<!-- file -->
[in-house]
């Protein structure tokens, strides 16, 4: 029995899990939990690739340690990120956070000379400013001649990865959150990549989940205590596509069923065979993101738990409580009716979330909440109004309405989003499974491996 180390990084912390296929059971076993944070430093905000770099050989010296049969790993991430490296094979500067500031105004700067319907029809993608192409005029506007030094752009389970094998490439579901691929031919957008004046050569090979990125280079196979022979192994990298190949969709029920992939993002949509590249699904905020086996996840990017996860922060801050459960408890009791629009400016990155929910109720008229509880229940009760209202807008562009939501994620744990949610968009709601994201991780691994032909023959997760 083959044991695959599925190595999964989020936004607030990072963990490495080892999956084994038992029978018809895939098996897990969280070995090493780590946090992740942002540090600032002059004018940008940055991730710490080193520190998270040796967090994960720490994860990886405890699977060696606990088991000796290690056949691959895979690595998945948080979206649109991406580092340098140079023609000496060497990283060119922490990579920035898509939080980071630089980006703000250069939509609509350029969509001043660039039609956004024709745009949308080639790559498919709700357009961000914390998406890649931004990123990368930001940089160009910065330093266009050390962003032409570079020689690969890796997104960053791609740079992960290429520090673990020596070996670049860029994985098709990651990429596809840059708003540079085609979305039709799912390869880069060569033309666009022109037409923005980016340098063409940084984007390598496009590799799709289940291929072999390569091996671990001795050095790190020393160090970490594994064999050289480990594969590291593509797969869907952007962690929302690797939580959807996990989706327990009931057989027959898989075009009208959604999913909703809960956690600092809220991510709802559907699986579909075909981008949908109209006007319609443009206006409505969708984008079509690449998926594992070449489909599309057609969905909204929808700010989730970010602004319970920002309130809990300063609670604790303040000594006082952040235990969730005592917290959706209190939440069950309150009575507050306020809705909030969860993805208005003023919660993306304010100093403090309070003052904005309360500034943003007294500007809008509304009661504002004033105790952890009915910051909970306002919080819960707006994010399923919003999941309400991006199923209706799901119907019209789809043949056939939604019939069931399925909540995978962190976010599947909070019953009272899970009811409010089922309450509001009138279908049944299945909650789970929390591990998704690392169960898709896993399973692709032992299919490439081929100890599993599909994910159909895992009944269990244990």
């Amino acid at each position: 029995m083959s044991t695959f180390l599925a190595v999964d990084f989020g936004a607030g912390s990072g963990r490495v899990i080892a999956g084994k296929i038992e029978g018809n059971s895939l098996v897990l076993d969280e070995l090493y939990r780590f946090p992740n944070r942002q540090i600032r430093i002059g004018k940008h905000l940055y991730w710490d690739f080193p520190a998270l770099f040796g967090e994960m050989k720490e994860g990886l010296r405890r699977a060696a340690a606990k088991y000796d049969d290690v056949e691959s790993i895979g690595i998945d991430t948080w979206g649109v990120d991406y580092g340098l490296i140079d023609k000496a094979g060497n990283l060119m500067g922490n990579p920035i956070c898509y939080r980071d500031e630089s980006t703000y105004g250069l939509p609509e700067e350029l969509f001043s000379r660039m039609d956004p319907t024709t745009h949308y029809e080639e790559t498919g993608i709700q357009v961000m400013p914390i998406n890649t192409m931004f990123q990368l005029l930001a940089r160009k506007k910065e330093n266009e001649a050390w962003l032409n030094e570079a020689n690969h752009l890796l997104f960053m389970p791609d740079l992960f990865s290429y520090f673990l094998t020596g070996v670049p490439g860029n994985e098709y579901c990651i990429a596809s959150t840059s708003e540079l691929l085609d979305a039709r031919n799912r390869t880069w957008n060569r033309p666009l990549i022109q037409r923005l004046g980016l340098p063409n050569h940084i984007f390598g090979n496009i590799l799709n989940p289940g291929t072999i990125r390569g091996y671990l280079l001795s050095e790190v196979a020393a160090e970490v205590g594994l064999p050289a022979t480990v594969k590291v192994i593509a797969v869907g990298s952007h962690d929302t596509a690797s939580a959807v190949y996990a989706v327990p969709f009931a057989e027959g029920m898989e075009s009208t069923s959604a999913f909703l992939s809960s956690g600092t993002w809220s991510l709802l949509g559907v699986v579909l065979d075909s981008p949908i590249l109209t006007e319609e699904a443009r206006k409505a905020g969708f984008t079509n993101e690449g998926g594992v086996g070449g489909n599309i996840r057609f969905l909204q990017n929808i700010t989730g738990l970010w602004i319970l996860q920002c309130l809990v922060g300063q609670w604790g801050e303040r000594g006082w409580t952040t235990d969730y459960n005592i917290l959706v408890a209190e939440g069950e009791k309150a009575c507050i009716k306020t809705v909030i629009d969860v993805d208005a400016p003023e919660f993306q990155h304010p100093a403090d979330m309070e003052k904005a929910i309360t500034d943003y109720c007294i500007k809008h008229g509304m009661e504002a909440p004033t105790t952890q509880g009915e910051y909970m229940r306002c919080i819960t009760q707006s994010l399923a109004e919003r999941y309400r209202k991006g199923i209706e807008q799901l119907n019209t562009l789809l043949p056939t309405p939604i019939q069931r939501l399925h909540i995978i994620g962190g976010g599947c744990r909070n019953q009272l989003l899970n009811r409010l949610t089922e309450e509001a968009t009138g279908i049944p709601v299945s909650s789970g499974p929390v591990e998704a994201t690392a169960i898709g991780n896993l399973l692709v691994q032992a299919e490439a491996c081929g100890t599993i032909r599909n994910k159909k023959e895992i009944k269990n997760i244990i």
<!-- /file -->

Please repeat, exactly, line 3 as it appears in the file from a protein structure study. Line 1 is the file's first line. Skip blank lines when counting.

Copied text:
């Amino acid at each position: 029995m083959s044991t695959f180390l599925a190595v999964d990084f989020g936004a607030g912390s990072g963990r490495v899990i080892a999956g084994k296929i038992e029978g018809n059971s895939l098996v897990l076993d969280e070995l090493y939990r780590f946090p992740n944070r942002q540090i600032r430093i002059g004018k940008h905000l940055y991730w710490d690739f080193p520190a998270l770099f040796g967090e994960m050989k720490e994860g990886l010296r405890r699977a060696a340690a606990k088991y000796d049969d290690v056949e691959s790993i895979g690595i998945d991430t948080w979206g649109v990120d991406y580092g340098l490296i140079d023609k000496a094979g060497n990283l060119m500067g922490n990579p920035i956070c898509y939080r980071d500031e630089s980006t703000y105004g250069l939509p609509e700067e350029l969509f001043s000379r660039m039609d956004p319907t024709t745009h949308y029809e080639e790559t498919g993608i709700q357009v961000m400013p914390i998406n890649t192409m931004f990123q990368l005029l930001a940089r160009k506007k910065e330093n266009e001649a050390w962003l032409n030094e570079a020689n690969h752009l890796l997104f960053m389970p791609d740079l992960f990865s290429y520090f673990l094998t020596g070996v670049p490439g860029n994985e098709y579901c990651i990429a596809s959150t840059s708003e540079l691929l085609d979305a039709r031919n799912r390869t880069w957008n060569r033309p666009l990549i022109q037409r923005l004046g980016l340098p063409n050569h940084i984007f390598g090979n496009i590799l799709n989940p289940g291929t072999i990125r390569g091996y671990l280079l001795s050095e790190v196979a020393a160090e970490v205590g594994l064999p050289a022979t480990v594969k590291v192994i593509a797969v869907g990298s952007h962690d929302t596509a690797s939580a959807v190949y996990a989706v327990p969709f009931a057989e027959g029920m898989e075009s009208t069923s959604a999913f909703l992939s809960s956690g600092t993002w809220s991510l709802l949509g559907v699986v579909l065979d075909s981008p949908i590249l109209t006007e319609e699904a443009r206006k409505a905020g969708f984008t079509n993101e690449g998926g594992v086996g070449g489909n599309i996840r057609f969905l909204q990017n929808i700010t989730g738990l970010w602004i319970l996860q920002c309130l809990v922060g300063q609670w604790g801050e303040r000594g006082w409580t952040t235990d969730y459960n005592i917290l959706v408890a209190e939440g069950e009791k309150a009575c507050i009716k306020t809705v909030i629009d969860v993805d208005a400016p003023e919660f993306q990155h304010p100093a403090d979330m309070e003052k904005a929910i309360t500034d943003y109720c007294i500007k809008h008229g509304m009661e504002a909440p004033t105790t952890q509880g009915e910051y909970m229940r306002c919080i819960t009760q707006s994010l399923a109004e919003r999941y309400r209202k991006g199923i209706e807008q799901l119907n019209t562009l789809l043949p056939t309405p939604i019939q069931r939501l399925h909540i995978i994620g962190g976010g599947c744990r909070n019953q009272l989003l899970n009811r409010l949610t089922e309450e509001a968009t009138g279908i049944p709601v299945s909650s789970g499974p929390v591990e998704a994201t690392a169960i898709g991780n896993l399973l692709v691994q032992a299919e490439a491996c081929g100890t599993i032909r599909n994910k159909k023959e895992i009944k269990n997760i244990i």